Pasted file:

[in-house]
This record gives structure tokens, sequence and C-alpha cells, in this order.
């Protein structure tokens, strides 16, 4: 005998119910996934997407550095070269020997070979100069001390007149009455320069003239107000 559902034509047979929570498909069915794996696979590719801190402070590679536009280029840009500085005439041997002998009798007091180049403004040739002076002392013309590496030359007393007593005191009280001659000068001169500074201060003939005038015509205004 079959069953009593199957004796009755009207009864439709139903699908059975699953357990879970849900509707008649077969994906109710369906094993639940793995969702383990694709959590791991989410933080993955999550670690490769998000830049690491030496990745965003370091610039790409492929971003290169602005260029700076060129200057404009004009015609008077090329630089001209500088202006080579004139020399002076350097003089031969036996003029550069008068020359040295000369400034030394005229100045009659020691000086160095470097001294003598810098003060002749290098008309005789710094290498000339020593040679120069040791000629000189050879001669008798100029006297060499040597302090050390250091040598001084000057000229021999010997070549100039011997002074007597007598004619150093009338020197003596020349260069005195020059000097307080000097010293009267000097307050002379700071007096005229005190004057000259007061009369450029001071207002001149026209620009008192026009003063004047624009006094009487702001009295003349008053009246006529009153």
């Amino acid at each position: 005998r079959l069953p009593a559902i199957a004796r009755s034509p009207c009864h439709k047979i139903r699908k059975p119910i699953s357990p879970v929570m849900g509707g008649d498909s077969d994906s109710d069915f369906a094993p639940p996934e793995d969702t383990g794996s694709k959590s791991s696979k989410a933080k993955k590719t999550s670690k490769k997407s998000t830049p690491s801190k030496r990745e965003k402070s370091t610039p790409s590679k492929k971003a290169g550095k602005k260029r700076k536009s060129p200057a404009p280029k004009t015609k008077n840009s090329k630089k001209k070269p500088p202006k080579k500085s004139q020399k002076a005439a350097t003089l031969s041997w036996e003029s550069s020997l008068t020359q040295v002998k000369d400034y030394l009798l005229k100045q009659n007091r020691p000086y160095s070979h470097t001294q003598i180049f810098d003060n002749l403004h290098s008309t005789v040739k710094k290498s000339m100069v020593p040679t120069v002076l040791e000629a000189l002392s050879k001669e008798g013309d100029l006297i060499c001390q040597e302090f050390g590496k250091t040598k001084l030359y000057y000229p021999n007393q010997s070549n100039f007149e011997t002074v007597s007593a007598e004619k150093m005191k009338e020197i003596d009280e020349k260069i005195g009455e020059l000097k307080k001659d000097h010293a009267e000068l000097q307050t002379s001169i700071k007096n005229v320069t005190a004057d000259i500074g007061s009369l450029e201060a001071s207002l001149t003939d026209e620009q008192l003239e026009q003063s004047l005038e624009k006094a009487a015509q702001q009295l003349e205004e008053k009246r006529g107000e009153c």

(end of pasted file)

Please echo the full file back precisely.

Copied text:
[in-house]
This record gives structure tokens, sequence and C-alpha cells, in this order.
């Protein structure tokens, strides 16, 4: 005998119910996934997407550095070269020997070979100069001390007149009455320069003239107000 559902034509047979929570498909069915794996696979590719801190402070590679536009280029840009500085005439041997002998009798007091180049403004040739002076002392013309590496030359007393007593005191009280001659000068001169500074201060003939005038015509205004 079959069953009593199957004796009755009207009864439709139903699908059975699953357990879970849900509707008649077969994906109710369906094993639940793995969702383990694709959590791991989410933080993955999550670690490769998000830049690491030496990745965003370091610039790409492929971003290169602005260029700076060129200057404009004009015609008077090329630089001209500088202006080579004139020399002076350097003089031969036996003029550069008068020359040295000369400034030394005229100045009659020691000086160095470097001294003598810098003060002749290098008309005789710094290498000339020593040679120069040791000629000189050879001669008798100029006297060499040597302090050390250091040598001084000057000229021999010997070549100039011997002074007597007598004619150093009338020197003596020349260069005195020059000097307080000097010293009267000097307050002379700071007096005229005190004057000259007061009369450029001071207002001149026209620009008192026009003063004047624009006094009487702001009295003349008053009246006529009153």
């Amino acid at each position: 005998r079959l069953p009593a559902i199957a004796r009755s034509p009207c009864h439709k047979i139903r699908k059975p119910i699953s357990p879970v929570m849900g509707g008649d498909s077969d994906s109710d069915f369906a094993p639940p996934e793995d969702t383990g794996s694709k959590s791991s696979k989410a933080k993955k590719t999550s670690k490769k997407s998000t830049p690491s801190k030496r990745e965003k402070s370091t610039p790409s590679k492929k971003a290169g550095k602005k260029r700076k536009s060129p200057a404009p280029k004009t015609k008077n840009s090329k630089k001209k070269p500088p202006k080579k500085s004139q020399k002076a005439a350097t003089l031969s041997w036996e003029s550069s020997l008068t020359q040295v002998k000369d400034y030394l009798l005229k100045q009659n007091r020691p000086y160095s070979h470097t001294q003598i180049f810098d003060n002749l403004h290098s008309t005789v040739k710094k290498s000339m100069v020593p040679t120069v002076l040791e000629a000189l002392s050879k001669e008798g013309d100029l006297i060499c001390q040597e302090f050390g590496k250091t040598k001084l030359y000057y000229p021999n007393q010997s070549n100039f007149e011997t002074v007597s007593a007598e004619k150093m005191k009338e020197i003596d009280e020349k260069i005195g009455e020059l000097k307080k001659d000097h010293a009267e000068l000097q307050t002379s001169i700071k007096n005229v320069t005190a004057d000259i500074g007061s009369l450029e201060a001071s207002l001149t003939d026209e620009q008192l003239e026009q003063s004047l005038e624009k006094a009487a015509q702001q009295l003349e205004e008053k009246r006529g107000e009153c």